Health

Early evidence that boosters seem to hold up against Omicron subvariant BA.2

With BA.2 now spreading in more than 50 countries around the world, there’s early hope that vaccine booster doses still hold up against the Omicron subvariant.

U.K. analysis finds similar level of vaccine protection against both BA.1 and BA.2

Health workers wearing face masks check syringes at a COVID-19 vaccination clinic in Vancouver on Jan. 13. While U.K. officials say the BA.2 subvariant appears to have an increased growth rate, an early analysis also finds booster shots still hold up well against the Omicron offshoot. (Ben Nelms/CBC)

With BA.2 now spreading in more than 50 countries around the world, there's early hope that vaccine booster doses still hold up against the Omicron subvariant.

An initial analysis of vaccine effectiveness by scientists in the U.K. — where the subvariant is expected to become dominant in the next month — found a similar level of protection against both siblings in the Omicron evolutionary family tree: BA.1, which is still dominant globally, and BA.2, which is rising in multiple countries.

In the findings released on Thursday, which combined results from all COVID-19 vaccines being used in the U.K., the effectiveness in warding off symptomatic infection after two doses was nine per cent against BA.1 and 13 per cent against BA.2, after 25 or more weeks post-vaccination.

The level of protection jumped to 63 per cent against BA.1 and 70 per cent against BA.2 two weeks following a booster shot, the analysis continued.

That hopeful early finding comes as BA.2 cases are ticking up in Canada, with early federal data showing a slight rise in recent weeks.



100+ BA.2 cases reported in Canada

In a Public Health Agency of Canada briefing on Friday, Dr. Theresa Tam said the country's overall Omicron wave appears to be peaking.

At the same time, more than 100 cases of BA.2 have been detected in Canada since November, with about 77 of those identifications coming from the National Microbiology Laboratory, plus further reporting from provinces and territories, she said.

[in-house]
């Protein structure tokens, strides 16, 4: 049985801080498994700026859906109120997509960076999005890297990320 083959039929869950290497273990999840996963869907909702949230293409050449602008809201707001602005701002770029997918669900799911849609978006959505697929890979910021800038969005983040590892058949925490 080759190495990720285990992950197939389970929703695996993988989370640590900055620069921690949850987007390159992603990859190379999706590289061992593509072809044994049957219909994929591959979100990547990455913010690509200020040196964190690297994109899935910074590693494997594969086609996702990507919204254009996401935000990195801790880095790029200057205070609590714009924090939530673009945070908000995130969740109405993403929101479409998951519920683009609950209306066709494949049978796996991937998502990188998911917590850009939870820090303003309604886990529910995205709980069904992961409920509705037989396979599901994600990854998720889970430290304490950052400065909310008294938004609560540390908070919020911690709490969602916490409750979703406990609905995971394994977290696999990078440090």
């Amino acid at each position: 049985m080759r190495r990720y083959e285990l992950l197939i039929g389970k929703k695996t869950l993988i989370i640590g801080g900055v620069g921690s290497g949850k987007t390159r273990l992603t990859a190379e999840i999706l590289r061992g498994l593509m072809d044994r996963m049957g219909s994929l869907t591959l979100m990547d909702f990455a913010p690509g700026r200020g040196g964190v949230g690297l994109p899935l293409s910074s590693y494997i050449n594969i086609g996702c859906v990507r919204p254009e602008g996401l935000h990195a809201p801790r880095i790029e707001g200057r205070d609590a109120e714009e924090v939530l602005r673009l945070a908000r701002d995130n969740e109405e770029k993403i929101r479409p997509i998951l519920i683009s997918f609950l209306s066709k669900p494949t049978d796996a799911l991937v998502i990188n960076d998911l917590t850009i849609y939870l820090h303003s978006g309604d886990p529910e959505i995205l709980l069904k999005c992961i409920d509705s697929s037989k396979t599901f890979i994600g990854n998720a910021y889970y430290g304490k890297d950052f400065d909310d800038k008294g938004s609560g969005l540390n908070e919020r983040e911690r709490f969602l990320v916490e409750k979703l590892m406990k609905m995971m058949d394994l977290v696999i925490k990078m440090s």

There's "always a possibility" that this wave could wind up extended, Tam said.

South of the border, data also shows that BA.2 is being reported in 24 U.S. states, and in Denmark, it's displacing BA.1, all while the country is lifting its last restrictions.

Danish scientists recently reported, reassuringly, that there's no difference in hospitalizations when compared with BA.1, and vaccines are expected to continue offering protection against severe illness — though early data does show that BA.2 may be more than 1.5 times more transmissible.

That early signal echoes the properties of the original Omicron strain, which is highly contagious yet often leads to less severe disease than the Delta variant, in part thanks to global vaccination efforts.

Even so, the variant is still putting significant pressure on many health-care systems due to the sheer number of cases, including in Canada, prompting the cancellation of scheduled surgeries in multiple provinces.

WATCH | Canada's chief public health officer discusses BA.2 subvariant: 

Tam discusses Omicron subvariant BA.2

4 months ago
Duration 1:06
Canada's chief public health officer, Dr. Theresa Tam, says Canada is one of the first countries to detect this variant, first reported in November of last year.

'Increased growth rate' seen in U.K.

The U.K. Health Security Agency (UKHSA) agreed on Friday that data shows BA.2 appears to have a substantial growth advantage over its predecessor.

"We now know that BA.2 has an increased growth rate, which can be seen in all regions in England," said Dr. Susan Hopkins, chief medical advisor for the UKHSA, according to a Reuters report.

Scientists in the U.K. now believe BA.2 will become the country's dominant strain in the next month, with the UKHSA's latest technical briefing showing a doubling time of roughly four days and a slightly higher transmission rate within households — which may result in either a new wave, or a plateau in current levels.

Jason Kindrachuk, an assistant professor in medical microbiology and infectious diseases at the University of Manitoba in Winnipeg, said the world needs to watch the subvariant closely.

It will be crucial to gauge why, exactly, BA.2 seems more contagious, he said, and whether it will increase total COVID-19 cases in Canada down the line or simply displace BA.1.

"Is it something where BA.2 is going to move into those areas where we don't have a lot of immune coverage, even better than what the original Omicron is able to — but for the vast majority of the population it doesn't change things at all?" Kindrachuk questioned.

ABOUT THE AUTHOR

Lauren Pelley

Senior Health & Medical Reporter

Lauren Pelley covers health and medical science for CBC News, including the COVID-19 pandemic, Canadian health policy, and the global spread of infectious diseases. She's based in Toronto. Contact her at: lauren.pelley@cbc.ca

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